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Wayland Christian Reformed Church expansion plans OK’d

The Wayland City PlannDaniel J. Bodeing Commission Tuesday evening approved, with several conditions, a proposed site plan from Wayland Christian Reformed Church for expansion of its current building near the corner of Forrest and Elm streets.

The church now has a special land use as a church located in a residential neighborhood. Officials have reported they want to add 7,100 square feet and increase parking lot size by 17 spaces.

There was considerable discussion about landscaping, fencing, setback requirements, lighting and the need for a traffic study. It was these last two that became the conditions.

Daniel J. Bode, chief operating officer of the Architectural Group of Grandville, which is designing the expansion, told the commission there was no stipulation for a traffic study to be done in 2004, when church officials last approached the city.

Noting a traffic study would cost about $4,000, Bode said, “That’s just one more thing the church will have to pay for.”

Planning consultant Janis Johnson of Wade Trim replied, “It’s a church in a residential neighborhood. That’s why that (traffic study stipulation) was put in there.”

City Manager Mike Selden said though the Planning Commission 11 years ago did not require the study, “that puts them in non-compliance with their own special use plan,” and the situation could present legal problems in the future for the city.

“It’s an opportunity to right a wrong,” Selen explained.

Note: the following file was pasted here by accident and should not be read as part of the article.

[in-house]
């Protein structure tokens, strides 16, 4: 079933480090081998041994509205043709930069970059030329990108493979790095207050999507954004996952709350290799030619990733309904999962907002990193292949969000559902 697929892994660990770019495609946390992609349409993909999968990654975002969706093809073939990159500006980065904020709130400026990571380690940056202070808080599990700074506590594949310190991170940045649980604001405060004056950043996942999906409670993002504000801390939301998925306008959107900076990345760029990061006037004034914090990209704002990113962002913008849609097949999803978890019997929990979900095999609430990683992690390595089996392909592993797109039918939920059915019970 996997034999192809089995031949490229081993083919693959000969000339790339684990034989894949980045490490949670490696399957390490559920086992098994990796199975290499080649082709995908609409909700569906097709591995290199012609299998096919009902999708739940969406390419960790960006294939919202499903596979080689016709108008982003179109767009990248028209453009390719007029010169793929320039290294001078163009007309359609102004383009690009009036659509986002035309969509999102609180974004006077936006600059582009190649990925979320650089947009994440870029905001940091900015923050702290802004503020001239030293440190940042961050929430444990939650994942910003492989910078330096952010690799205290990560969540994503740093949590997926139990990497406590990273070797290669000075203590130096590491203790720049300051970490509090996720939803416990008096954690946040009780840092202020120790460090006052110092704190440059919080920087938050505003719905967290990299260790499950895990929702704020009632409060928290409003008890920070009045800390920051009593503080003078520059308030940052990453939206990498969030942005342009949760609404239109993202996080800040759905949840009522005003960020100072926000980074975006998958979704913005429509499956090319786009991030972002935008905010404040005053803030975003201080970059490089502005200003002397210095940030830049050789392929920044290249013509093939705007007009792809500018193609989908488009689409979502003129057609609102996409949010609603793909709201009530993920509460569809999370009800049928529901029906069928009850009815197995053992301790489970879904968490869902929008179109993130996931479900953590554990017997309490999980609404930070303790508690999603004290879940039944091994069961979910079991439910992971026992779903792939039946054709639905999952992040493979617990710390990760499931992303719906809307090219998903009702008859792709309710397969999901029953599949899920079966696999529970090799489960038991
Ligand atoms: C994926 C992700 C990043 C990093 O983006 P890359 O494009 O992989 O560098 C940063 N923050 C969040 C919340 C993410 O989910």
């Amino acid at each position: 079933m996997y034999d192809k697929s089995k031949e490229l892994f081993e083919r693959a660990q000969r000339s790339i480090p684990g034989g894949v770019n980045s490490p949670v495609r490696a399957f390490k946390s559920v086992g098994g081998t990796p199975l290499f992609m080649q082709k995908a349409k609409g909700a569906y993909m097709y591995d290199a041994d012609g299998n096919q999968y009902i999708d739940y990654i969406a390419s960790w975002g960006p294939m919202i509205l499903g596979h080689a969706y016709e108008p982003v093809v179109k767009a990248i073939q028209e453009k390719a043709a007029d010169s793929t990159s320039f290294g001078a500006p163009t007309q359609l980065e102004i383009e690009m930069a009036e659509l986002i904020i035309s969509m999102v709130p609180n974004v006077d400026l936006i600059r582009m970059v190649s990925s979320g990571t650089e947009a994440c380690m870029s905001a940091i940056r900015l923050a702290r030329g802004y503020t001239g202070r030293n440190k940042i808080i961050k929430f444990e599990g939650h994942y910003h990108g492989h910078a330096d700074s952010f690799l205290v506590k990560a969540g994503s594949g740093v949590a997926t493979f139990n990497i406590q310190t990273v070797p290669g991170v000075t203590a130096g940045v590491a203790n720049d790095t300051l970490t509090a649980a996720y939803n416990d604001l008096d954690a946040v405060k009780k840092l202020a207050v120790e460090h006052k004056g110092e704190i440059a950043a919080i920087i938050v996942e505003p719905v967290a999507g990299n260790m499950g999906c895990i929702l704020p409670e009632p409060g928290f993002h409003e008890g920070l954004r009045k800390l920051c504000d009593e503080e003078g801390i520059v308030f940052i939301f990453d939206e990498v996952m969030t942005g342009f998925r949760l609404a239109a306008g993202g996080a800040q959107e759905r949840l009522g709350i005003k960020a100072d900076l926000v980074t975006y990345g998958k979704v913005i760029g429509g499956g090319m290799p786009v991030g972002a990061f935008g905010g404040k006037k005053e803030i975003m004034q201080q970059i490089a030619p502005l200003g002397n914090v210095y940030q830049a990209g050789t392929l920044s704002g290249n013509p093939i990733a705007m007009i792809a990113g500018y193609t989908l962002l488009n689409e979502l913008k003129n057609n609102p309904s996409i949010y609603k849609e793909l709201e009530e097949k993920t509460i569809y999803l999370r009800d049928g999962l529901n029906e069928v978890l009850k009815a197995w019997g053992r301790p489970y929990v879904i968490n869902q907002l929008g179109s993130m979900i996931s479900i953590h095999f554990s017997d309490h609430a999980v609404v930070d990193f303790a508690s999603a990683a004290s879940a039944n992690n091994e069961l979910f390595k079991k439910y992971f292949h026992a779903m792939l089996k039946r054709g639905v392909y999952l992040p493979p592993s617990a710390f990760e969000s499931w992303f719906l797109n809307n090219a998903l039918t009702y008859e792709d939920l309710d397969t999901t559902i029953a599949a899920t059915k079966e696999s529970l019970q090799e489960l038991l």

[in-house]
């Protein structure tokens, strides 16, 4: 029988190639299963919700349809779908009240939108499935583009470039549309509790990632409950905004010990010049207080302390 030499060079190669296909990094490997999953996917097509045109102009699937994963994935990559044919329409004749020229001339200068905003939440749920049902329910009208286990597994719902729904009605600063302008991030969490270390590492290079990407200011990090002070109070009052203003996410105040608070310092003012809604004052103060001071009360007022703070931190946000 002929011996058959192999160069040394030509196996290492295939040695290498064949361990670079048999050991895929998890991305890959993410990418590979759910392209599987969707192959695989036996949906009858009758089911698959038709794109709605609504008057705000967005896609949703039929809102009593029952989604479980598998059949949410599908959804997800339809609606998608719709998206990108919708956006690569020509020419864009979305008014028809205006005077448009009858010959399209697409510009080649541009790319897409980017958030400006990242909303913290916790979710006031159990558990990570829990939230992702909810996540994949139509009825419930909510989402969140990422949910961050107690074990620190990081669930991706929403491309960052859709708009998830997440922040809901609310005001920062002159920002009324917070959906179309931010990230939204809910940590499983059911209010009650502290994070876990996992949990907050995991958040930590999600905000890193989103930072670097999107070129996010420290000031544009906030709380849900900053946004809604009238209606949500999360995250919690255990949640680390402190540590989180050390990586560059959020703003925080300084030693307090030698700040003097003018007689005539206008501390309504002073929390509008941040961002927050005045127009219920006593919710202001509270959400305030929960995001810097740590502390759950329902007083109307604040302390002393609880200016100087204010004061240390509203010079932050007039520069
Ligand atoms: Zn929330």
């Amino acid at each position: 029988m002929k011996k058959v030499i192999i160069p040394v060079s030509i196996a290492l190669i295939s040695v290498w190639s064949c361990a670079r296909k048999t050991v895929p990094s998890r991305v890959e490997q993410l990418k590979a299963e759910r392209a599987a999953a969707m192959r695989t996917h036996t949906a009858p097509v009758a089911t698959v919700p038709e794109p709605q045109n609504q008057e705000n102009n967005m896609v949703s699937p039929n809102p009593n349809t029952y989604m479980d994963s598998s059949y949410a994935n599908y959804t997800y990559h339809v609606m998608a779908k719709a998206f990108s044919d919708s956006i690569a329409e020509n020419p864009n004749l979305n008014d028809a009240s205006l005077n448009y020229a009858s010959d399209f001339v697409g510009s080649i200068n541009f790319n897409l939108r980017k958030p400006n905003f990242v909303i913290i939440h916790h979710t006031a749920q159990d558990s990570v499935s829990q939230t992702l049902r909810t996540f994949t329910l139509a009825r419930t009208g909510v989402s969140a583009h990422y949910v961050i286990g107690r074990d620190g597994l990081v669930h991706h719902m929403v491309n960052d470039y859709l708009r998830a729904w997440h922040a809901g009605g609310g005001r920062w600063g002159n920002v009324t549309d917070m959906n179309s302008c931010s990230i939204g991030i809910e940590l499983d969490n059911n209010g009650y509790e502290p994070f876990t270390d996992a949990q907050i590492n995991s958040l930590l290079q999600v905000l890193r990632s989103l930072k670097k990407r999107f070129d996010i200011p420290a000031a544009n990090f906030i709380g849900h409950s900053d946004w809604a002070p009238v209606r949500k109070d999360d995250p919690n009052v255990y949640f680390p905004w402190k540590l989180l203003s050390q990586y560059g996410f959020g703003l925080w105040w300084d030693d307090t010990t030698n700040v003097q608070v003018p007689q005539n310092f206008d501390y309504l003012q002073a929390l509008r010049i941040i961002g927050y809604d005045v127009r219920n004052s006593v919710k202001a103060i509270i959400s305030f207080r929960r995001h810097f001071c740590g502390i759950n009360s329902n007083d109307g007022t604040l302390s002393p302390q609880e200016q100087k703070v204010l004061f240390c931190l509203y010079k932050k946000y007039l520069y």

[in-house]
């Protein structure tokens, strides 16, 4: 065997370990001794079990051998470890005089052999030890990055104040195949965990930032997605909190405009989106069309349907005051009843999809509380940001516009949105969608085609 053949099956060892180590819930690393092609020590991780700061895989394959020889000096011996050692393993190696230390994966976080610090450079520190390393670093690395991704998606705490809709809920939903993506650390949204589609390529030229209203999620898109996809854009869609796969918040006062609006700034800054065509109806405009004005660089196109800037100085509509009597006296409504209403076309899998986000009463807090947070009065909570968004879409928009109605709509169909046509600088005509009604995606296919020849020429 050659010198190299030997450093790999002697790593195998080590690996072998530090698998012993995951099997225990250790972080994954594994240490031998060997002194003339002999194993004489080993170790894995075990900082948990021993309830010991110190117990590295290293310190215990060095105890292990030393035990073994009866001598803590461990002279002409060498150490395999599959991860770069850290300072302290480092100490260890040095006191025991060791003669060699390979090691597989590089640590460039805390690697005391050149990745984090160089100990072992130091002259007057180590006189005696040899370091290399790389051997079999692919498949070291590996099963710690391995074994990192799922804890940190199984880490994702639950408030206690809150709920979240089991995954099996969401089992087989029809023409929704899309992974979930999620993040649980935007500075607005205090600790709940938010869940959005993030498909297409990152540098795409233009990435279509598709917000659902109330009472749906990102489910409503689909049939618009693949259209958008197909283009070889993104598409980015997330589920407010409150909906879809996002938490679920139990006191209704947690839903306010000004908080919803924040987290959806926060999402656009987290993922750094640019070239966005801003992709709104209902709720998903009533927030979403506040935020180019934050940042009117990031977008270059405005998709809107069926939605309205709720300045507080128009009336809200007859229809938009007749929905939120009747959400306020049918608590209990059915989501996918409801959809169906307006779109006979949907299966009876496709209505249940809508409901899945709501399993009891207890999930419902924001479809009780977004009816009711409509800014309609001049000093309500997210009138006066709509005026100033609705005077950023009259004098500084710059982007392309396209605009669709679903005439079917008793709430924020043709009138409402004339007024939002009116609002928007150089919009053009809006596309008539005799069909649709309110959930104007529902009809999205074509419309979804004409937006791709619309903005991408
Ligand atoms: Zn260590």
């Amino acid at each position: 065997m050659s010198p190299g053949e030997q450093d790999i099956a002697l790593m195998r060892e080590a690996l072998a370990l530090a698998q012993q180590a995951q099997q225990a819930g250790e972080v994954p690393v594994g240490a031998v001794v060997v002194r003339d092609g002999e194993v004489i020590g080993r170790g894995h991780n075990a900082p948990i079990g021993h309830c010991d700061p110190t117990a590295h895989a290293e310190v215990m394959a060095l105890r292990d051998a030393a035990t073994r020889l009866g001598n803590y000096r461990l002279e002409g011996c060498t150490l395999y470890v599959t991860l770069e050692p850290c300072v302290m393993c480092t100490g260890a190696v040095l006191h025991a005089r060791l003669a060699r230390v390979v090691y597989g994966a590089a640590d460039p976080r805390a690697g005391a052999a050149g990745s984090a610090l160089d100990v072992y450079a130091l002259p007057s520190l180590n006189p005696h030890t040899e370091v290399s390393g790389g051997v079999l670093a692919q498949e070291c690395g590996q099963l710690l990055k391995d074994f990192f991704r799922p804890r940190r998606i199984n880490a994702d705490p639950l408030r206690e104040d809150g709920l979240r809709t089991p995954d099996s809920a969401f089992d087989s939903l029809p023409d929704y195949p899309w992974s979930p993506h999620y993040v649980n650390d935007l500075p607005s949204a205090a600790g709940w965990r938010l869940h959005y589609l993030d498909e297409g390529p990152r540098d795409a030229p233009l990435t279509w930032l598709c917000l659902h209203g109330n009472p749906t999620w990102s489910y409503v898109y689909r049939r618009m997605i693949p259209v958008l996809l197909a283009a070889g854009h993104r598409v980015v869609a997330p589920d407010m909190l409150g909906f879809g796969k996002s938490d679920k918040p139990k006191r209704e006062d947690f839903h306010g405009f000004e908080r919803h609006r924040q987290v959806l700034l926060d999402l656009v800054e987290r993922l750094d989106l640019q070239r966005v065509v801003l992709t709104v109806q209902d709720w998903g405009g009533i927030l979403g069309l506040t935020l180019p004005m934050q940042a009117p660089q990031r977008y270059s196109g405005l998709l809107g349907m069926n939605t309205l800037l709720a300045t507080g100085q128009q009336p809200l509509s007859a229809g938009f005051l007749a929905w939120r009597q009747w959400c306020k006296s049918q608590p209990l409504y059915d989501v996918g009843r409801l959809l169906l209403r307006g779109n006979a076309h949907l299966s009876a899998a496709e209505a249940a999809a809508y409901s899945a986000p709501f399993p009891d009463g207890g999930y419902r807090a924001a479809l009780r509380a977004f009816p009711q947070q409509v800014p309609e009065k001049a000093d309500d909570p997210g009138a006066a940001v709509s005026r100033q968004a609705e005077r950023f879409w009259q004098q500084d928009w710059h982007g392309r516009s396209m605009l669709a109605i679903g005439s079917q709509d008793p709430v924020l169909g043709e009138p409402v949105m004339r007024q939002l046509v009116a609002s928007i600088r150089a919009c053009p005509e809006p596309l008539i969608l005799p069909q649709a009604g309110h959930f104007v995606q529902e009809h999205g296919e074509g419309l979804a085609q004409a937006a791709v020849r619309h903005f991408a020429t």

Another condition is that outdoor lights for the lots must be lowered from 24 to 20 feet. The church has three, but will eliminate one.

“The church is willing to make those adjustments,” Bode said. “There is no problem.”

Otherwise, there was a lot of agreement between city and church officials. Some commission remarked that they were impressed with the plans.

Commissioner Gary Ragan said, “I think it looks woderful the way they have it.”

Commissioner Virgil Gleason said he has no doubt Wayland Christian Reformed Church as been a good neighbor since it came to this location almost 60 years ago.

“Most of the people who live in that neighborhood moved in after the church was there,” Gleason said. “So they’ve bought in to what it looks like. It has already appealed to them.”

Church officials said the expansion will allow up to 350 people to attend services in the sanctuary, 100 more than current capacity.

PHOTO: Daniel J. Bode of the Architectural Group shows Planning Commission members some of the plans for the Wayland Christian Reformed Church expansion.

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